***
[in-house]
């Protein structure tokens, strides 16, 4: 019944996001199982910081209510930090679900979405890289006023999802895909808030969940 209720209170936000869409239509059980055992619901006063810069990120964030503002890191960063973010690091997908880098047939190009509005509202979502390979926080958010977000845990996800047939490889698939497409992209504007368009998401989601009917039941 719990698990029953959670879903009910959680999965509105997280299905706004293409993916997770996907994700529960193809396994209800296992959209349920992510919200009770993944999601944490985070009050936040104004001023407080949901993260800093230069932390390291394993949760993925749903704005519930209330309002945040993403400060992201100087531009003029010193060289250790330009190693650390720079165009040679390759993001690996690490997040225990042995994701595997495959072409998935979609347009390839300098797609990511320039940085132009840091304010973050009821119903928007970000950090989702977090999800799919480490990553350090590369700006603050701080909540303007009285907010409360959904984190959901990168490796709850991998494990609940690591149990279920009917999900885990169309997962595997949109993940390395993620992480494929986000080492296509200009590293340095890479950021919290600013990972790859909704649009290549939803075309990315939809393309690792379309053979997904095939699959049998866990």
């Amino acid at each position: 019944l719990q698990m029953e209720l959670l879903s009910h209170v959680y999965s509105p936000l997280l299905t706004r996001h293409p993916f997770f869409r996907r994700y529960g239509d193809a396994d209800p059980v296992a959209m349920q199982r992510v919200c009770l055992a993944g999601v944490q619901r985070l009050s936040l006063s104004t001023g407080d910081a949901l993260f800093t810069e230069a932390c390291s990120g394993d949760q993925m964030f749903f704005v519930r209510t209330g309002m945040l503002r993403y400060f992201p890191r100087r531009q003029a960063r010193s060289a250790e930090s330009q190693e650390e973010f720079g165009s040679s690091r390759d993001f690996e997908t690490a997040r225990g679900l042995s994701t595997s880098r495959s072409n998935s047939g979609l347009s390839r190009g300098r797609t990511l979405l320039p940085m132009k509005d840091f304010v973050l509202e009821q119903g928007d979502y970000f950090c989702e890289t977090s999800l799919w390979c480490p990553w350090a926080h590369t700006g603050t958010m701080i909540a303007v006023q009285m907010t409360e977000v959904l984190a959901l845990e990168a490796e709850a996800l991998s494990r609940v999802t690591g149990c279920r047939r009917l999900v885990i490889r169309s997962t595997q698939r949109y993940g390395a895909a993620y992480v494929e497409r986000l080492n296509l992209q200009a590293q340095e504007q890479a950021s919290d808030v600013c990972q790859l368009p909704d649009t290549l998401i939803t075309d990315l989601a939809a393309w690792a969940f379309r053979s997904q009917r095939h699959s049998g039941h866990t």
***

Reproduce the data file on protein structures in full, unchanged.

[in-house]
């Protein structure tokens, strides 16, 4: 019944996001199982910081209510930090679900979405890289006023999802895909808030969940 209720209170936000869409239509059980055992619901006063810069990120964030503002890191960063973010690091997908880098047939190009509005509202979502390979926080958010977000845990996800047939490889698939497409992209504007368009998401989601009917039941 719990698990029953959670879903009910959680999965509105997280299905706004293409993916997770996907994700529960193809396994209800296992959209349920992510919200009770993944999601944490985070009050936040104004001023407080949901993260800093230069932390390291394993949760993925749903704005519930209330309002945040993403400060992201100087531009003029010193060289250790330009190693650390720079165009040679390759993001690996690490997040225990042995994701595997495959072409998935979609347009390839300098797609990511320039940085132009840091304010973050009821119903928007970000950090989702977090999800799919480490990553350090590369700006603050701080909540303007009285907010409360959904984190959901990168490796709850991998494990609940690591149990279920009917999900885990169309997962595997949109993940390395993620992480494929986000080492296509200009590293340095890479950021919290600013990972790859909704649009290549939803075309990315939809393309690792379309053979997904095939699959049998866990």
């Amino acid at each position: 019944l719990q698990m029953e209720l959670l879903s009910h209170v959680y999965s509105p936000l997280l299905t706004r996001h293409p993916f997770f869409r996907r994700y529960g239509d193809a396994d209800p059980v296992a959209m349920q199982r992510v919200c009770l055992a993944g999601v944490q619901r985070l009050s936040l006063s104004t001023g407080d910081a949901l993260f800093t810069e230069a932390c390291s990120g394993d949760q993925m964030f749903f704005v519930r209510t209330g309002m945040l503002r993403y400060f992201p890191r100087r531009q003029a960063r010193s060289a250790e930090s330009q190693e650390e973010f720079g165009s040679s690091r390759d993001f690996e997908t690490a997040r225990g679900l042995s994701t595997s880098r495959s072409n998935s047939g979609l347009s390839r190009g300098r797609t990511l979405l320039p940085m132009k509005d840091f304010v973050l509202e009821q119903g928007d979502y970000f950090c989702e890289t977090s999800l799919w390979c480490p990553w350090a926080h590369t700006g603050t958010m701080i909540a303007v006023q009285m907010t409360e977000v959904l984190a959901l845990e990168a490796e709850a996800l991998s494990r609940v999802t690591g149990c279920r047939r009917l999900v885990i490889r169309s997962t595997q698939r949109y993940g390395a895909a993620y992480v494929e497409r986000l080492n296509l992209q200009a590293q340095e504007q890479a950021s919290d808030v600013c990972q790859l368009p909704d649009t290549l998401i939803t075309d990315l989601a939809a393309w690792a969940f379309r053979s997904q009917r095939h699959s049998g039941h866990t």